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A Reformation Thought Before the Elections (2016)

We are about to complete 499 years since the beginning of the Protestant Reformation in 1517. Many Christian churches, particularly Lutherans, are already gearing up for the 500th anniversary celebration in 2017. Thinking about the many religious concerns that gave rise to the Reformation, I recently found my thoughts focusing on one of Martin Luther’s concerns, even though it was likely a secondary concern.  That concern had to do with the relative relationship between our emotions and our intellect.

This election cycle, primarily on the presidential level, has placed the contrast between emotions and intellect in stark relief.  Both presidential candidates (to greater or lesser degree) have generated strong feelings (emotions) of like or dislike, depending upon which political party is yours. Often these feelings seem mostly unaffected by the use of one’s intellect or thought. So Martin Luther provides a cautionary tale about the uses of these important and necessary human attributes.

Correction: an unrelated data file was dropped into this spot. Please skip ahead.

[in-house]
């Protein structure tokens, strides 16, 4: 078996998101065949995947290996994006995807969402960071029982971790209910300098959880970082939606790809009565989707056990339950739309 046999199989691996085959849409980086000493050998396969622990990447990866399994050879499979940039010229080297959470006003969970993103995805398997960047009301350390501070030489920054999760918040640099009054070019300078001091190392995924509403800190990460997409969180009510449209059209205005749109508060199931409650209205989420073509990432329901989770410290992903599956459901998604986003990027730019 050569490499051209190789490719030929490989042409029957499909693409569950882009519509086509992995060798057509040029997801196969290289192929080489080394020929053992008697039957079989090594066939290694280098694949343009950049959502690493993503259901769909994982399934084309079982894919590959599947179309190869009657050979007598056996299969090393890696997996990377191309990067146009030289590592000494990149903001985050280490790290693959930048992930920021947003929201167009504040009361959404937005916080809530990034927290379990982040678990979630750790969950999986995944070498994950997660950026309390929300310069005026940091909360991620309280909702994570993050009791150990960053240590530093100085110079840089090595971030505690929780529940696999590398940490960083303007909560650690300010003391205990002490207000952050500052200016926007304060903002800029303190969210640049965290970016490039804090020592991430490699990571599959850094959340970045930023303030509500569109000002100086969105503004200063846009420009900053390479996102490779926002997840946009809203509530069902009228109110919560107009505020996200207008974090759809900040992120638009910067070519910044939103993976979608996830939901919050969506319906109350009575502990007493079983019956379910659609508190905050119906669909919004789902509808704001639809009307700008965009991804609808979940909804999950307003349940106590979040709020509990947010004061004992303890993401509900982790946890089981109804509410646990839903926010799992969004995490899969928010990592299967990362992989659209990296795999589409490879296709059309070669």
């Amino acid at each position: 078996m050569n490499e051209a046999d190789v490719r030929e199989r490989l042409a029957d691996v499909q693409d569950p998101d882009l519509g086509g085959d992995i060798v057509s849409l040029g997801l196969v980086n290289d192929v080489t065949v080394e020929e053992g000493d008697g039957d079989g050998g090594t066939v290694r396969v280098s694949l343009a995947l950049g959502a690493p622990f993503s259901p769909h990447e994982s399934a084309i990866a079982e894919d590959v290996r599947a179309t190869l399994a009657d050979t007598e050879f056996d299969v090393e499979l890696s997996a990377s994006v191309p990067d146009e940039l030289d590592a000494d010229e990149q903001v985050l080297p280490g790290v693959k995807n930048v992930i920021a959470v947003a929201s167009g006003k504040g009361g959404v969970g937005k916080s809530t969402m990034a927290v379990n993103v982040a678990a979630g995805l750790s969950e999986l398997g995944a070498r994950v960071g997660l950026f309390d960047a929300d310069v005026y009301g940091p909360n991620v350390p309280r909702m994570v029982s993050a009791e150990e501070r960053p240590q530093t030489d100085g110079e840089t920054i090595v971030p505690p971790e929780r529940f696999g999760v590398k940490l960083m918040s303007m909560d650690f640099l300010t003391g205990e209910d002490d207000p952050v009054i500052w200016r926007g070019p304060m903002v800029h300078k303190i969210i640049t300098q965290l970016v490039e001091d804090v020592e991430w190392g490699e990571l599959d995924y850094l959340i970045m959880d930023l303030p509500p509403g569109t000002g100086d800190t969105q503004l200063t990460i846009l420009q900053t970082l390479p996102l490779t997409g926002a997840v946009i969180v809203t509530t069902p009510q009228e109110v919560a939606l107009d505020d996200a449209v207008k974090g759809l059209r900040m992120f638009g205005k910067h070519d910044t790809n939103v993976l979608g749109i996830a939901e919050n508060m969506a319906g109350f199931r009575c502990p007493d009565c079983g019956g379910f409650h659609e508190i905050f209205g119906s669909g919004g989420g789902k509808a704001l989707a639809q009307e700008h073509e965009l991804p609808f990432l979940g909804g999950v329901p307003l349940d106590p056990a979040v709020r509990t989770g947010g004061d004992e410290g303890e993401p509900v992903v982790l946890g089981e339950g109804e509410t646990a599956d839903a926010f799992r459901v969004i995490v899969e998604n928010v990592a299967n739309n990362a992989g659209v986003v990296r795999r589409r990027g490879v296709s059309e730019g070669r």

In short, if either becomes the “master” of the other, the likelihood of a balanced understanding decreases. Nonetheless, whether it is in love or politics or religion, it is most often the fickleness of feelings, relatively unaffected by intellect or thought, that most often seem to get us into trouble.

So as you approach these final weeks of what seems to be an endless election process, perhaps the words of Pearl Buck (American writer, 1892-1973) have some merit, “You cannot make yourself feel something you do not feel, but you can make yourself do right in spite of your feelings.”               Keep that thought in mind as you enter the voting booth on election day, 2016.